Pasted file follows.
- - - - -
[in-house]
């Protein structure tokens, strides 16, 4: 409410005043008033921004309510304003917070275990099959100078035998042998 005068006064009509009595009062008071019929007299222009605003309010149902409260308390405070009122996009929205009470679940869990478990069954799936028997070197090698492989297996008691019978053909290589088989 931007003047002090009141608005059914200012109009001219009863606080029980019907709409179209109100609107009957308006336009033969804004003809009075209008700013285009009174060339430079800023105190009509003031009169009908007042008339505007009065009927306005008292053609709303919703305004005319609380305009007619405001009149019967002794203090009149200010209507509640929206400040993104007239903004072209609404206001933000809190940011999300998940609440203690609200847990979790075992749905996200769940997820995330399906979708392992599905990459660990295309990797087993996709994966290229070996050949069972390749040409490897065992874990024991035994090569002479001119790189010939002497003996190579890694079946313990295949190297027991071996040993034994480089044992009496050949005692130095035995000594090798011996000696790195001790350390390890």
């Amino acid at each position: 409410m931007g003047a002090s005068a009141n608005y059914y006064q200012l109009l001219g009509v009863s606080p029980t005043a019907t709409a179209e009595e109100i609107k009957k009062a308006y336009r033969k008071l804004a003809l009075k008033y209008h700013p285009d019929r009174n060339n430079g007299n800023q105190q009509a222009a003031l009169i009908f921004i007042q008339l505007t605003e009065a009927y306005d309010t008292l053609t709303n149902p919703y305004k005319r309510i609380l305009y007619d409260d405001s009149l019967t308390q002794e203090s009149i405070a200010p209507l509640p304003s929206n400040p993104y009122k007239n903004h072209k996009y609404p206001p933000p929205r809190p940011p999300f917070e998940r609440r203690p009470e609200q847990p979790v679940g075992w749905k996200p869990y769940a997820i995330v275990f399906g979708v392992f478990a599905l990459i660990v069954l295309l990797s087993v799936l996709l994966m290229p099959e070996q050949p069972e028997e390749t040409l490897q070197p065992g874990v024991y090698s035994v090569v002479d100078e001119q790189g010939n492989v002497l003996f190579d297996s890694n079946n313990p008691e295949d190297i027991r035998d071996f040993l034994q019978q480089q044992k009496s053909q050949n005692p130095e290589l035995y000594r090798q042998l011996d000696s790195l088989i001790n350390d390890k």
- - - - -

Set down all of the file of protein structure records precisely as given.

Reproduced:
[in-house]
């Protein structure tokens, strides 16, 4: 409410005043008033921004309510304003917070275990099959100078035998042998 005068006064009509009595009062008071019929007299222009605003309010149902409260308390405070009122996009929205009470679940869990478990069954799936028997070197090698492989297996008691019978053909290589088989 931007003047002090009141608005059914200012109009001219009863606080029980019907709409179209109100609107009957308006336009033969804004003809009075209008700013285009009174060339430079800023105190009509003031009169009908007042008339505007009065009927306005008292053609709303919703305004005319609380305009007619405001009149019967002794203090009149200010209507509640929206400040993104007239903004072209609404206001933000809190940011999300998940609440203690609200847990979790075992749905996200769940997820995330399906979708392992599905990459660990295309990797087993996709994966290229070996050949069972390749040409490897065992874990024991035994090569002479001119790189010939002497003996190579890694079946313990295949190297027991071996040993034994480089044992009496050949005692130095035995000594090798011996000696790195001790350390390890």
């Amino acid at each position: 409410m931007g003047a002090s005068a009141n608005y059914y006064q200012l109009l001219g009509v009863s606080p029980t005043a019907t709409a179209e009595e109100i609107k009957k009062a308006y336009r033969k008071l804004a003809l009075k008033y209008h700013p285009d019929r009174n060339n430079g007299n800023q105190q009509a222009a003031l009169i009908f921004i007042q008339l505007t605003e009065a009927y306005d309010t008292l053609t709303n149902p919703y305004k005319r309510i609380l305009y007619d409260d405001s009149l019967t308390q002794e203090s009149i405070a200010p209507l509640p304003s929206n400040p993104y009122k007239n903004h072209k996009y609404p206001p933000p929205r809190p940011p999300f917070e998940r609440r203690p009470e609200q847990p979790v679940g075992w749905k996200p869990y769940a997820i995330v275990f399906g979708v392992f478990a599905l990459i660990v069954l295309l990797s087993v799936l996709l994966m290229p099959e070996q050949p069972e028997e390749t040409l490897q070197p065992g874990v024991y090698s035994v090569v002479d100078e001119q790189g010939n492989v002497l003996f190579d297996s890694n079946n313990p008691e295949d190297i027991r035998d071996f040993l034994q019978q480089q044992k009496s053909q050949n005692p130095e290589l035995y000594r090798q042998l011996d000696s790195l088989i001790n350390d390890k």